‘Historic’ climate bill for reducing carbon emissions poised to pass into law

The Albanese government is set to pass its contentious climate change bill through Parliament and enshrine in law a target for reducing Australia’s carbon emissions.

The 43 per cent reduction in Australia’s carbon emissions from 2005 levels by 2030 will also require the government to seek scientific advice on emissions reduction and to make itself accountable to the Parliament on its progress.

Liberal MP Bridget Archer said on Wednesday night she would cross the floor to support the passage of the bill, but not accompanying amendments, in response to what she said was a desire for action from members of her northern Tasmanian electorate.

‘‘I’ve witnessed parts of the debate around the issue of climate change patronised by some as being a young lefty elite issue and I absolutely dispute this characterisation,’’ she said.

‘‘This issue trend transcends age, gender, political affiliation, religious beliefs and socio-economic circumstances.’’

Right side of history

Earlier, Prime Minister Anthony Albanese said that the Coalition would be ‘‘frozen’’ on the wrong side of history by not supporting the law, which the government now confidently predicts will win support in both houses.

‘‘I don’t know what it will take for those opposite to wake up and to say, ‘Yes, we were wrong, the science is clear’,’’ he told Parliament.

“We have a great responsibility to this beautiful island continent that we live on to make sure that we act on climate change.

‘‘And then we will tell our children that we stepped up, we took responsibility and we met the moment.”

The last remaining major obstacle to the bill’s passage was lifted when the Greens confirmed on Wednesday they would support the bill in the lower house and in the Senate, where they hold the balance of power.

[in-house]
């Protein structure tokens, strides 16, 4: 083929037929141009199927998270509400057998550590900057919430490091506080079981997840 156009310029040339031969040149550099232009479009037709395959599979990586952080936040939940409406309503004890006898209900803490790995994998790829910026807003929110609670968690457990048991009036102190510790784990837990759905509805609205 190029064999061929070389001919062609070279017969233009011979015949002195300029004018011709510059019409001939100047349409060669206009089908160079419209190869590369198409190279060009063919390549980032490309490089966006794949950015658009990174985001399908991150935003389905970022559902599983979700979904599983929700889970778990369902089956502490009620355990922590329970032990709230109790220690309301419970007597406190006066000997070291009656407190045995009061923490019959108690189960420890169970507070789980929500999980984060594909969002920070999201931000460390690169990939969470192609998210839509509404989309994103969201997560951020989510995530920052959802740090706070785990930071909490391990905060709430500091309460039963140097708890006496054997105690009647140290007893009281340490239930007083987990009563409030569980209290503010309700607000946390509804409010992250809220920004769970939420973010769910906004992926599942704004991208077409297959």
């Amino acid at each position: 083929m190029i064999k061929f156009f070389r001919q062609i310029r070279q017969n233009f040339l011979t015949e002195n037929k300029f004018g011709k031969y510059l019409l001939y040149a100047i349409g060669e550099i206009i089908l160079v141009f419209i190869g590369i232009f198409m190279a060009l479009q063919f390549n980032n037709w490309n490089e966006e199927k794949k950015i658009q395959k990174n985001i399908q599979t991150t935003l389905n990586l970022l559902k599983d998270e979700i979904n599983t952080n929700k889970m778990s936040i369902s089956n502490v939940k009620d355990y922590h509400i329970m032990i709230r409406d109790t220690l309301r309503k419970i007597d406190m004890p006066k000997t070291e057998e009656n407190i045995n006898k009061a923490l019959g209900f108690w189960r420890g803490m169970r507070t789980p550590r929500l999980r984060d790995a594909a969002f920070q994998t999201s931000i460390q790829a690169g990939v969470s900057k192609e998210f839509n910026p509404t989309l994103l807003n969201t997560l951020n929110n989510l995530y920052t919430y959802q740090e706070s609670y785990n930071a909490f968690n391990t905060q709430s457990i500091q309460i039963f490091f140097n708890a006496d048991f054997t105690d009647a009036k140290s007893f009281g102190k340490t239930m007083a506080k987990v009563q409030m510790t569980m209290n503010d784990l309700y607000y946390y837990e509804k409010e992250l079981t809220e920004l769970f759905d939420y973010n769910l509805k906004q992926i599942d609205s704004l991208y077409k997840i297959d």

The Greens confirmed they would support the climate bill in both houses. Photo: AAP

The party will secure an amendment to the bill that would require government agencies, such as Export Finance Australia and Infrastructure Finance Australia, to account for the targets when making decisions.

Export Finance Australia has previously supported oil, coal and gas projects.

That amendment was criticised by Coalition MPs, including former resources minister Keith Pitt.

A ‘safeguard mechanism’, which sets a baseline for Australia’s largest industrial polluters, will also be reviewed with changes likely to be proposed by month’s end.

Historic ‘reset’

Kooyong MP Monique Ryan, who was elected on a platform of more ambitious emissions reductions, welcomed a historic “reset” of the national debate on climate change but otherwise qualified her support.

“Is this bill enough?” she asked in her second reading speech. “Today I will focus on the urgency of the need to act pragmatically.

“I’ll say today I will support this bill. But tomorrow without pause our work will continue.”

Monique Ryan (centre) and other ‘teal’ candidates were elected on a platform for climate change. Photo: AAP